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van Sluijs, E.M.
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Hesketh, K.R., McMinn, A.M., Ekelund, U., Sharp, S.J., Collings, P.J., Harvey, N.C., Godfrey, K.M., Inskip, H.M., Cooper, C. and van Sluijs, E.M. (2014) Objectively measured physical activity in four-year-old British children: a cross-sectional analysis of activity patterns segmented across the day. International Journal of Behavioral Nutrition and Physical Activity, 11, 1. (doi:10.1186/1479-5868-11-1). (PMID:24405936)

Record type: Article

Abstract

Background: little is known about preschool-aged children’s levels of physical activity (PA) over the course of the day. Using time-stamped data, we describe the levels and patterns of PA in a population-based sample of four-year-old British children.

Methods: within the Southampton Women’s Survey the PA levels of 593 4-year-old children (51% female) were measured using (Actiheart) accelerometry for up to 7 days. Three outcome measures: minutes spent sedentary (<20 cpm); in light (LPA: ?20 – 399 cpm) and in moderate-to-vigorous activity (MVPA: ?400 cpm) were derived. Average daily activity levels were calculated and then segmented across the day (morning, afternoon and evening). MVPA was log-transformed. Two-level random intercept models were used to analyse associations between activity level and temporal and demographic factors.

Results: children were active for 67% (mean 568.5 SD 79.5 minutes) of their daily registered time on average, with 88% of active time spent in LPA. All children met current UK guidelines of 180 minutes of daily activity. There were no differences in children’s average daily levels of sedentary activity and LPA by temporal and demographic factors: differences did emerge when activity was segmented across the day. Sex differences were largest in the morning, with girls being more sedentary, spending fewer minutes in LPA and 18% less time in MVPA than boys. Children were more sedentary and less active (LPA and MVPA) in the morning if they attended childcare full-time compared to part-time, and on weekend mornings compared to weekdays. The reverse was true for weekend afternoons and evenings. Children with more educated mothers were less active in the evenings. Children were less sedentary and did more MVPA on summer evenings compared to winter evenings.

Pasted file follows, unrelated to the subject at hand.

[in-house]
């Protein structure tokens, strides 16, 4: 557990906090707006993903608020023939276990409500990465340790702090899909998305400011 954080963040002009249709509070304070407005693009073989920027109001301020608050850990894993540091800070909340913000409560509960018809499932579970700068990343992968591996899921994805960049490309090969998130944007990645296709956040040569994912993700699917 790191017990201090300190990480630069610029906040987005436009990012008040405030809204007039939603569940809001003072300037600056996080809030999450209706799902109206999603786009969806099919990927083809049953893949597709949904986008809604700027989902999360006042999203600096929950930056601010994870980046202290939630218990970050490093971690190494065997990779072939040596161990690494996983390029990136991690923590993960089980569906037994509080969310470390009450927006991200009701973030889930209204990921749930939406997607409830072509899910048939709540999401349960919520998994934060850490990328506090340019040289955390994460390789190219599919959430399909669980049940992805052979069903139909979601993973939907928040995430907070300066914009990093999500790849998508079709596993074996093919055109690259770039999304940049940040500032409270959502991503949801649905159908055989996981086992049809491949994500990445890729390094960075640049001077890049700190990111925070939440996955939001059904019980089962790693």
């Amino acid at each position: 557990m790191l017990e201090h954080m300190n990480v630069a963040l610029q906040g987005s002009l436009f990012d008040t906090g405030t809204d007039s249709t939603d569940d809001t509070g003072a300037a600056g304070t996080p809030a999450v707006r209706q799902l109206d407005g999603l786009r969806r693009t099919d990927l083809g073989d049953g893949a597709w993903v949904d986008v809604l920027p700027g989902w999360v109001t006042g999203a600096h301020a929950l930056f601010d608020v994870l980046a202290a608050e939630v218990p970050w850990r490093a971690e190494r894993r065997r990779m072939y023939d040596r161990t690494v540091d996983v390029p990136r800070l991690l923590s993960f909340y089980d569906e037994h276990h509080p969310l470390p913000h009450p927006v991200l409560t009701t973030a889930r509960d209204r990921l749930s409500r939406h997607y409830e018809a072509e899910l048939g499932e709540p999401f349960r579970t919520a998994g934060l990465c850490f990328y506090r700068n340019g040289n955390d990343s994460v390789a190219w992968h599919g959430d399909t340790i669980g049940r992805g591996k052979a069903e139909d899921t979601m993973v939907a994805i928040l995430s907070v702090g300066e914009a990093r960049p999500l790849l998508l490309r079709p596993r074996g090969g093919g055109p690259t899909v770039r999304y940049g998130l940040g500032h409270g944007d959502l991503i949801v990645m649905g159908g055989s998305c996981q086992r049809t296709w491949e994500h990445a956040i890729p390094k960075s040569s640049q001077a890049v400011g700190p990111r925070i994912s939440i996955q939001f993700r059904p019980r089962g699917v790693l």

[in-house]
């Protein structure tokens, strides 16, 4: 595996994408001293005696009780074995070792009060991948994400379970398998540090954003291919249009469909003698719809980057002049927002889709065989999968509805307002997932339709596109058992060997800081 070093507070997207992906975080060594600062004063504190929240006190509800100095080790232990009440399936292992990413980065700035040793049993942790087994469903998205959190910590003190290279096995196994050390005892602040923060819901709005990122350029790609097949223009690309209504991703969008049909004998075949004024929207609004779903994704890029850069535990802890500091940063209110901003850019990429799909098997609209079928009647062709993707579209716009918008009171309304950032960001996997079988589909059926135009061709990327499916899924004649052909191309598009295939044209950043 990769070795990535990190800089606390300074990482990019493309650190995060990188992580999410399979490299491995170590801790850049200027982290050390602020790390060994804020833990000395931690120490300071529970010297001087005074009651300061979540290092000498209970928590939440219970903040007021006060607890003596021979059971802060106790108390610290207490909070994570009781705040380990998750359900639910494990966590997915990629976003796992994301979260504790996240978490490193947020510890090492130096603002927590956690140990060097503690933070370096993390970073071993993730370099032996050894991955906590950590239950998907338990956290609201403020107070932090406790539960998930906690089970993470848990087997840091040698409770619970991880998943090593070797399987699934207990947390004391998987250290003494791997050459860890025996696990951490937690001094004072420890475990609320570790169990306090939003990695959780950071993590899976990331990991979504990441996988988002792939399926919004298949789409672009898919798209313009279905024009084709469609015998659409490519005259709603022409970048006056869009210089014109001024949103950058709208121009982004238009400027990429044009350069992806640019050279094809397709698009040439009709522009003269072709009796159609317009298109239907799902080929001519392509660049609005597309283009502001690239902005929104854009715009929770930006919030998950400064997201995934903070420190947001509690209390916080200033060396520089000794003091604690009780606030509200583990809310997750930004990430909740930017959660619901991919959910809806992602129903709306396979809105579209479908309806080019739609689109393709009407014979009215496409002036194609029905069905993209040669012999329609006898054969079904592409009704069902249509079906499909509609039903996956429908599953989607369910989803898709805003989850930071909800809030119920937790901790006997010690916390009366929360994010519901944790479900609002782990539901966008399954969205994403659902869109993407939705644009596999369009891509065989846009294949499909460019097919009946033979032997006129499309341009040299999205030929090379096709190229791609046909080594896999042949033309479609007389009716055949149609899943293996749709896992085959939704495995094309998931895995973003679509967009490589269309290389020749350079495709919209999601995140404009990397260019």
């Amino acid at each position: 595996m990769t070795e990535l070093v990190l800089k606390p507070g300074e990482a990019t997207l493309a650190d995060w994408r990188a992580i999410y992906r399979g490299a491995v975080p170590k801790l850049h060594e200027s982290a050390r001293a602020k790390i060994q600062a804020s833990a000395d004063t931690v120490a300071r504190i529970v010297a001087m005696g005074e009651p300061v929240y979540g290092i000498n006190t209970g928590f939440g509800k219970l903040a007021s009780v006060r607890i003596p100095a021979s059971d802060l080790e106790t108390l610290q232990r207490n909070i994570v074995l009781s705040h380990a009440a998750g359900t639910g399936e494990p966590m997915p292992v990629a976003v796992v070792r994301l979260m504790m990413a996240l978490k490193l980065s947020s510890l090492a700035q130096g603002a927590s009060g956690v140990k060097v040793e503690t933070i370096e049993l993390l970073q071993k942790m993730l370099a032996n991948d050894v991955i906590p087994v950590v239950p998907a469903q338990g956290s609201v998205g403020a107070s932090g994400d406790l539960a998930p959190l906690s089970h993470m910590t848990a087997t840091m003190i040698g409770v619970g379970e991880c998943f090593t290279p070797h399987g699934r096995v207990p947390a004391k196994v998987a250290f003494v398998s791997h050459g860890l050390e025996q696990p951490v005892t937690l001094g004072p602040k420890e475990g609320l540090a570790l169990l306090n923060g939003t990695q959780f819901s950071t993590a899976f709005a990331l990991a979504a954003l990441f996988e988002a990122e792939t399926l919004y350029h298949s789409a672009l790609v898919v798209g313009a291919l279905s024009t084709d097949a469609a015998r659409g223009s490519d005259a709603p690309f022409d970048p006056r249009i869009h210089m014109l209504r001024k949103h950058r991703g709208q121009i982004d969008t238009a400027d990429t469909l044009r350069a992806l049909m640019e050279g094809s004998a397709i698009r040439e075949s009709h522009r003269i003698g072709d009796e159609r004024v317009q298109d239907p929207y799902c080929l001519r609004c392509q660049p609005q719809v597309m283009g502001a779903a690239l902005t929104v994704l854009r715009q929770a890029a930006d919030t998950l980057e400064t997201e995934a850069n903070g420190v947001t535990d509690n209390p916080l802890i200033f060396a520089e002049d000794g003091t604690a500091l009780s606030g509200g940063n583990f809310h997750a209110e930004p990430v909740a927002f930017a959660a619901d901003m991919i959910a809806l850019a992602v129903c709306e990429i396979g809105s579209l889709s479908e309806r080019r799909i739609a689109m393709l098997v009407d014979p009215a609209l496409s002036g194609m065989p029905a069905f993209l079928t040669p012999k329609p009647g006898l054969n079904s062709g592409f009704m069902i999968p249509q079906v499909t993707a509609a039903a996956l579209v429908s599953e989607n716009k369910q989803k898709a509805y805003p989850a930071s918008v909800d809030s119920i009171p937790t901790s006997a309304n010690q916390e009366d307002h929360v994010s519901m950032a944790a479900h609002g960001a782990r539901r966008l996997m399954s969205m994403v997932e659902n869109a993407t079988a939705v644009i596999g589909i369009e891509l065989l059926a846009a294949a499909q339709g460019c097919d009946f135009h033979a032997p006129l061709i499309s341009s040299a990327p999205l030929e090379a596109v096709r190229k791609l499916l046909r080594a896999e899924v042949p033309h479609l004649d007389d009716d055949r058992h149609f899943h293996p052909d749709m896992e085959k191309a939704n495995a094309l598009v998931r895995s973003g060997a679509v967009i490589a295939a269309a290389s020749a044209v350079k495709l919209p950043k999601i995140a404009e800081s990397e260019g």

Conclusions: preschool-aged children meet current physical activity guidelines, but with the majority of their active time spent in LPA, investigation of the importance of activity intensity in younger children is needed. Activity levels over the day differed by demographic and temporal factors, highlighting the need to consider temporality in future interventions. Increasing girls’ morning activity and providing opportunities for daytime activity in winter months may be worthwhile

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Published date: 9 January 2014
Organisations: Faculty of Medicine

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Local EPrints ID: 362829
URI: http://eprints.soton.ac.uk/id/eprint/362829
ISSN: 1479-5868
PURE UUID: 728dd009-5665-40fe-8c02-9bdb59ab6b39
ORCID for N.C. Harvey: ORCID iD orcid.org/0000-0002-8194-2512
ORCID for K.M. Godfrey: ORCID iD orcid.org/0000-0002-4643-0618
ORCID for H.M. Inskip: ORCID iD orcid.org/0000-0001-8897-1749
ORCID for C. Cooper: ORCID iD orcid.org/0000-0003-3510-0709

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Date deposited: 10 Mar 2014 14:34
Last modified: 07 Oct 2020 01:49

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Contributors

Author: K.R. Hesketh
Author: A.M. McMinn
Author: U. Ekelund
Author: S.J. Sharp
Author: P.J. Collings
Author: N.C. Harvey ORCID iD
Author: K.M. Godfrey ORCID iD
Author: H.M. Inskip ORCID iD
Author: C. Cooper ORCID iD
Author: E.M. van Sluijs